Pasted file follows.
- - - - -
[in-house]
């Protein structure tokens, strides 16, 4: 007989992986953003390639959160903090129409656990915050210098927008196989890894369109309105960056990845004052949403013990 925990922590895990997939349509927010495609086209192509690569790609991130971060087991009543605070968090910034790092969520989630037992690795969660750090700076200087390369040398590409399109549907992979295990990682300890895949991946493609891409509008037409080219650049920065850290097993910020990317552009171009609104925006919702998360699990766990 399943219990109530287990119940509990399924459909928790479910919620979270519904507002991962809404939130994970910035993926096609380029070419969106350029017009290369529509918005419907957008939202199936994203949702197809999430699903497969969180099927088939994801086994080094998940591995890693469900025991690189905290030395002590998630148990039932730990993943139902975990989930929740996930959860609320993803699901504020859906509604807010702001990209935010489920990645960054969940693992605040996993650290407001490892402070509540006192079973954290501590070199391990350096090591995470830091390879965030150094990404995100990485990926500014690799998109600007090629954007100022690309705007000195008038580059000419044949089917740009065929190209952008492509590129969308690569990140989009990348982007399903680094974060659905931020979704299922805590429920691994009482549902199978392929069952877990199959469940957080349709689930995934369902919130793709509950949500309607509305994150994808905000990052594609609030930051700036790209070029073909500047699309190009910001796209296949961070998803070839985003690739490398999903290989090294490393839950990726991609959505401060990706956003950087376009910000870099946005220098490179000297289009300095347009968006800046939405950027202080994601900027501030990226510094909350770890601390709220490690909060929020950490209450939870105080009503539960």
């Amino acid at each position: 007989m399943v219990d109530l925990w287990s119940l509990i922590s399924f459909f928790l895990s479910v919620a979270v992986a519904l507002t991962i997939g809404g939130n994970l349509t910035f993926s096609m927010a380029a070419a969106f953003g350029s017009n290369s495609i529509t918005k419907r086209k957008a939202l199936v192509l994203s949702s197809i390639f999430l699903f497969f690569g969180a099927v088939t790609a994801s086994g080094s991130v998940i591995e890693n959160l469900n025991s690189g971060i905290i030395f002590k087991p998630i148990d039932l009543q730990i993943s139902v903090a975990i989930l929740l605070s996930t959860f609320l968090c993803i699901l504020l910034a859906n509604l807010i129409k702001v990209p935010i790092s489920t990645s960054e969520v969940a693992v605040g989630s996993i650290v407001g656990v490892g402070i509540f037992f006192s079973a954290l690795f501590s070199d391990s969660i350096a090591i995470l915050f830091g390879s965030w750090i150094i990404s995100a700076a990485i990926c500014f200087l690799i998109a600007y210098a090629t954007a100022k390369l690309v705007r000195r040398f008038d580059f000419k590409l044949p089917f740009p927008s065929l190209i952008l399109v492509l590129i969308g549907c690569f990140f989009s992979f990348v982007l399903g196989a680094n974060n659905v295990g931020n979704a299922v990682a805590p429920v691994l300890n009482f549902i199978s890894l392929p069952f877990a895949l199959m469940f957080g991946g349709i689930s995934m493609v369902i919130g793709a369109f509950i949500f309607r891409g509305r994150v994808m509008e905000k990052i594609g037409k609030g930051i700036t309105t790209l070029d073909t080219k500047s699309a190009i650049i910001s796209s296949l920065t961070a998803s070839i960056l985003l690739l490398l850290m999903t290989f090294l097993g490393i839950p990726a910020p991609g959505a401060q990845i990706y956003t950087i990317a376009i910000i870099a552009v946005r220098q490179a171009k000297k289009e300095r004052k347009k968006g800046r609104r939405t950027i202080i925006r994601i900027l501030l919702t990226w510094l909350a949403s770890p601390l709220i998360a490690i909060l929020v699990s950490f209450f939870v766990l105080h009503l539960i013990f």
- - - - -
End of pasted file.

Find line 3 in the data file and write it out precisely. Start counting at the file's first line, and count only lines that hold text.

């Amino acid at each position: 007989m399943v219990d109530l925990w287990s119940l509990i922590s399924f459909f928790l895990s479910v919620a979270v992986a519904l507002t991962i997939g809404g939130n994970l349509t910035f993926s096609m927010a380029a070419a969106f953003g350029s017009n290369s495609i529509t918005k419907r086209k957008a939202l199936v192509l994203s949702s197809i390639f999430l699903f497969f690569g969180a099927v088939t790609a994801s086994g080094s991130v998940i591995e890693n959160l469900n025991s690189g971060i905290i030395f002590k087991p998630i148990d039932l009543q730990i993943s139902v903090a975990i989930l929740l605070s996930t959860f609320l968090c993803i699901l504020l910034a859906n509604l807010i129409k702001v990209p935010i790092s489920t990645s960054e969520v969940a693992v605040g989630s996993i650290v407001g656990v490892g402070i509540f037992f006192s079973a954290l690795f501590s070199d391990s969660i350096a090591i995470l915050f830091g390879s965030w750090i150094i990404s995100a700076a990485i990926c500014f200087l690799i998109a600007y210098a090629t954007a100022k390369l690309v705007r000195r040398f008038d580059f000419k590409l044949p089917f740009p927008s065929l190209i952008l399109v492509l590129i969308g549907c690569f990140f989009s992979f990348v982007l399903g196989a680094n974060n659905v295990g931020n979704a299922v990682a805590p429920v691994l300890n009482f549902i199978s890894l392929p069952f877990a895949l199959m469940f957080g991946g349709i689930s995934m493609v369902i919130g793709a369109f509950i949500f309607r891409g509305r994150v994808m509008e905000k990052i594609g037409k609030g930051i700036t309105t790209l070029d073909t080219k500047s699309a190009i650049i910001s796209s296949l920065t961070a998803s070839i960056l985003l690739l490398l850290m999903t290989f090294l097993g490393i839950p990726a910020p991609g959505a401060q990845i990706y956003t950087i990317a376009i910000i870099a552009v946005r220098q490179a171009k000297k289009e300095r004052k347009k968006g800046r609104r939405t950027i202080i925006r994601i900027l501030l919702t990226w510094l909350a949403s770890p601390l709220i998360a490690i909060l929020v699990s950490f209450f939870v766990l105080h009503l539960i013990f």